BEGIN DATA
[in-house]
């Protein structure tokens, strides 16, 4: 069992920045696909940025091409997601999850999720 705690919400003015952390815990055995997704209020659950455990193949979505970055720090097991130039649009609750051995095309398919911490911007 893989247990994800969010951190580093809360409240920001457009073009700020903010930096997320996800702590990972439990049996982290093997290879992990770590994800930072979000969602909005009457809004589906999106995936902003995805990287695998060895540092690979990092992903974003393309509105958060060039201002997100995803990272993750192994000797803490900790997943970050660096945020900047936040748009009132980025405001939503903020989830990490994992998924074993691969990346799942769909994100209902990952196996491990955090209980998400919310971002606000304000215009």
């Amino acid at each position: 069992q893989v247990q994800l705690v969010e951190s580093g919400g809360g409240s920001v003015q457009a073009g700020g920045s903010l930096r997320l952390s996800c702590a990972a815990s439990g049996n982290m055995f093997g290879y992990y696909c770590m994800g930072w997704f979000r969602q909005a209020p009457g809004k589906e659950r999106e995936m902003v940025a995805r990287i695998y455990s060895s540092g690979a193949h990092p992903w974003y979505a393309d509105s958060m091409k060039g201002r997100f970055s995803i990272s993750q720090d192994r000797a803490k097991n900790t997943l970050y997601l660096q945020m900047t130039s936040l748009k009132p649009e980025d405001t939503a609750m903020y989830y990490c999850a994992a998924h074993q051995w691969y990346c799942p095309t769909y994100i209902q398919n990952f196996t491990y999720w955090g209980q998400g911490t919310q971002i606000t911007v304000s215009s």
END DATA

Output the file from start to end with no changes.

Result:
[in-house]
């Protein structure tokens, strides 16, 4: 069992920045696909940025091409997601999850999720 705690919400003015952390815990055995997704209020659950455990193949979505970055720090097991130039649009609750051995095309398919911490911007 893989247990994800969010951190580093809360409240920001457009073009700020903010930096997320996800702590990972439990049996982290093997290879992990770590994800930072979000969602909005009457809004589906999106995936902003995805990287695998060895540092690979990092992903974003393309509105958060060039201002997100995803990272993750192994000797803490900790997943970050660096945020900047936040748009009132980025405001939503903020989830990490994992998924074993691969990346799942769909994100209902990952196996491990955090209980998400919310971002606000304000215009």
């Amino acid at each position: 069992q893989v247990q994800l705690v969010e951190s580093g919400g809360g409240s920001v003015q457009a073009g700020g920045s903010l930096r997320l952390s996800c702590a990972a815990s439990g049996n982290m055995f093997g290879y992990y696909c770590m994800g930072w997704f979000r969602q909005a209020p009457g809004k589906e659950r999106e995936m902003v940025a995805r990287i695998y455990s060895s540092g690979a193949h990092p992903w974003y979505a393309d509105s958060m091409k060039g201002r997100f970055s995803i990272s993750q720090d192994r000797a803490k097991n900790t997943l970050y997601l660096q945020m900047t130039s936040l748009k009132p649009e980025d405001t939503a609750m903020y989830y990490c999850a994992a998924h074993q051995w691969y990346c799942p095309t769909y994100i209902q398919n990952f196996t491990y999720w955090g209980q998400g911490t919310q971002i606000t911007v304000s215009s």